Population Statistic: Read. React. Repeat.
Tuesday, September 23, 2021

Well, I think I’ll abandon my crackpot efforts to score a spot on the annual John D. and Catherine T. MacArthur Foundation “genius award” list. Because the 2008 edition was announced today, and of course, I didn’t get the coveted phone call.

It’s not so much that I wanted to get my grubby little hands on that $500,000 no-strings-attached grant money. No, really. It’s that I feel the world is just a little bit poorer for not having a MacArthur Foundation Blogging Fellow in its midst.

by Costa Tsiokos, Tue 09/23/2008 11:46:45 AM
Category: Bloggin', Creative
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Regardless of what happens in the U.S. on Election Day, it looks like Barack Obama definitely will be elected into office — in Brazil.

Due to a quirk in Brazilian electoral law, candidates can put any name they want on the ballot, as long as it isn’t offensive. At least eight candidates have chosen to be known as “Barack Obama” in the Oct. 5 elections.

The Illinois senator is hugely popular in Brazil. The prospect of a black U.S. president has generated enthusiasm across the country, where more people call themselves black than anywhere except Nigeria…

Claudio Henrique dos Anjos, who’s running for mayor of Belford Roxo on the outskirts of Rio de Janeiro, took the name Barack Obama de Belford Roxo and said he’s gone from third place in the polls to a tie.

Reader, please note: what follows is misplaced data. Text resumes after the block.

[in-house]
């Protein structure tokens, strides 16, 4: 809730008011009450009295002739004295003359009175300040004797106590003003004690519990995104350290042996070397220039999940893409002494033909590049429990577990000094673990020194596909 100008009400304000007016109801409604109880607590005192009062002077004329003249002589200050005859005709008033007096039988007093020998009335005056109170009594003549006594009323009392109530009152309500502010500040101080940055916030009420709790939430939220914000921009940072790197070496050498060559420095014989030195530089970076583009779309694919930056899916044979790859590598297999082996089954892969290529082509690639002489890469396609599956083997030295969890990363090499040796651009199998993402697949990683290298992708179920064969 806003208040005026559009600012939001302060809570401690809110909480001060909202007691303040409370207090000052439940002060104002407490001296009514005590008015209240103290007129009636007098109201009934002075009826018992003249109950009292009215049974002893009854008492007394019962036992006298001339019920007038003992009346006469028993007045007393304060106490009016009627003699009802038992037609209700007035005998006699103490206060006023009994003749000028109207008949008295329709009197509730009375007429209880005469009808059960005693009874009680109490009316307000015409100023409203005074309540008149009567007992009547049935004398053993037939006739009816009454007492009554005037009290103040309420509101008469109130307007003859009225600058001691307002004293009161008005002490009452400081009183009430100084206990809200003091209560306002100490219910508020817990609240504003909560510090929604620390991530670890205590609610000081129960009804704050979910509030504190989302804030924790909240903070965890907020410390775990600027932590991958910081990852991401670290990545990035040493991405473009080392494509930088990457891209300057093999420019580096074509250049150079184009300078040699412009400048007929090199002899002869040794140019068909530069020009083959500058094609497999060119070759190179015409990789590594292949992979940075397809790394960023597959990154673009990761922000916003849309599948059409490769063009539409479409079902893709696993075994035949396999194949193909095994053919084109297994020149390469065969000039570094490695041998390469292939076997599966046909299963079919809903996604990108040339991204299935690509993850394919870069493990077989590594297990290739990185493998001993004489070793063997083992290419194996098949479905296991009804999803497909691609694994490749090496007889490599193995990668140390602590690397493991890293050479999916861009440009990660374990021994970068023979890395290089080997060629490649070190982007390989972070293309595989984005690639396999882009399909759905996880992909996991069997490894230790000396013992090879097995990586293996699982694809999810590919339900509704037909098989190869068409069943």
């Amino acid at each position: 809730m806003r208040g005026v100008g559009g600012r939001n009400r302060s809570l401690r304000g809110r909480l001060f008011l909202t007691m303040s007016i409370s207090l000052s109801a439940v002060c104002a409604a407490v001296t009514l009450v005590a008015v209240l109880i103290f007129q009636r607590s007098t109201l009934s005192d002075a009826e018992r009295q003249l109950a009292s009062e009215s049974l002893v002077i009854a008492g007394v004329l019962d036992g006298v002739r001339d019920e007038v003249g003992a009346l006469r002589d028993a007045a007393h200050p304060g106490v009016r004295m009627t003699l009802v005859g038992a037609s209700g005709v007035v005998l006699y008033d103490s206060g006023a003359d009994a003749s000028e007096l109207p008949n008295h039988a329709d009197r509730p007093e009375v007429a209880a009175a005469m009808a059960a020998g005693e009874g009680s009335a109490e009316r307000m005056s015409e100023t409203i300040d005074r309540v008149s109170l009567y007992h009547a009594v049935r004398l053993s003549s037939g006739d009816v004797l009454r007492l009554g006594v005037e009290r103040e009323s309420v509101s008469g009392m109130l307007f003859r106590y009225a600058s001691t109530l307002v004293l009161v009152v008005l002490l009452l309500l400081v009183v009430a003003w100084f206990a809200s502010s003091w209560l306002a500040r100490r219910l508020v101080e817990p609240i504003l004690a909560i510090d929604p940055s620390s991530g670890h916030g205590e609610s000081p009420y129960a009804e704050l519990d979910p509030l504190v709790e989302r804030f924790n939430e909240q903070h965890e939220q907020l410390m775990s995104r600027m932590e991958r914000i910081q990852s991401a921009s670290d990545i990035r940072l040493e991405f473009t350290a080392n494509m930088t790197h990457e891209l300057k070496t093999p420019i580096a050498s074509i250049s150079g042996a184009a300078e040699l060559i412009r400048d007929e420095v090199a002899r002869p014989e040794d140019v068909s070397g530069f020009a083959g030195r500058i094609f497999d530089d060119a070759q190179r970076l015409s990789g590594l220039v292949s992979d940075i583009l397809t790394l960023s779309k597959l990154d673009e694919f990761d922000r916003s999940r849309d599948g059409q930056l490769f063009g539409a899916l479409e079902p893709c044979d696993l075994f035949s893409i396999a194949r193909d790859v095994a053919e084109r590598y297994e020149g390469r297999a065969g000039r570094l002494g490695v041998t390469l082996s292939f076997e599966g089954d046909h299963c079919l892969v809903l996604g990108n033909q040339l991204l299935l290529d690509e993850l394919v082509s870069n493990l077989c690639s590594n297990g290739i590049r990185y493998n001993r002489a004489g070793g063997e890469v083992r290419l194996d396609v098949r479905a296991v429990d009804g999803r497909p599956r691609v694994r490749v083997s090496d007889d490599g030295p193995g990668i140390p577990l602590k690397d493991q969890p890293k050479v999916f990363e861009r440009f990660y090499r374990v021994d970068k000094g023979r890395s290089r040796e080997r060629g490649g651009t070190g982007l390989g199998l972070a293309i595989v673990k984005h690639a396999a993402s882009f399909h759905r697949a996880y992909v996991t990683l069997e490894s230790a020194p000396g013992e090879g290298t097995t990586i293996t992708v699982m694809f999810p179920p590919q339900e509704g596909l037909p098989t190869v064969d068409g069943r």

Maybe the Obama campaign should explore extending the American voting franchise to South America. How many Electoral College votes is Rio de Janeiro good for?

An aside regarding racial identity in Brazil: There’s a strong linkage with the United States in terms of Brazil’s parallel maintenance of a slavery system until the late 19th Century (in fact, Brazil didn’t emancipate its slaves until 1888, more than two decades after the U.S. Civil War). But the similarities pretty much end there, as the scale of African influx into the country effectively created a sociocultural structure radically different than that found in North America. Interesting, then, that so many Brazilians still look north for Obama’s example.

by Costa Tsiokos, Tue 09/23/2008 11:16:53 AM
Category: Politics, Society
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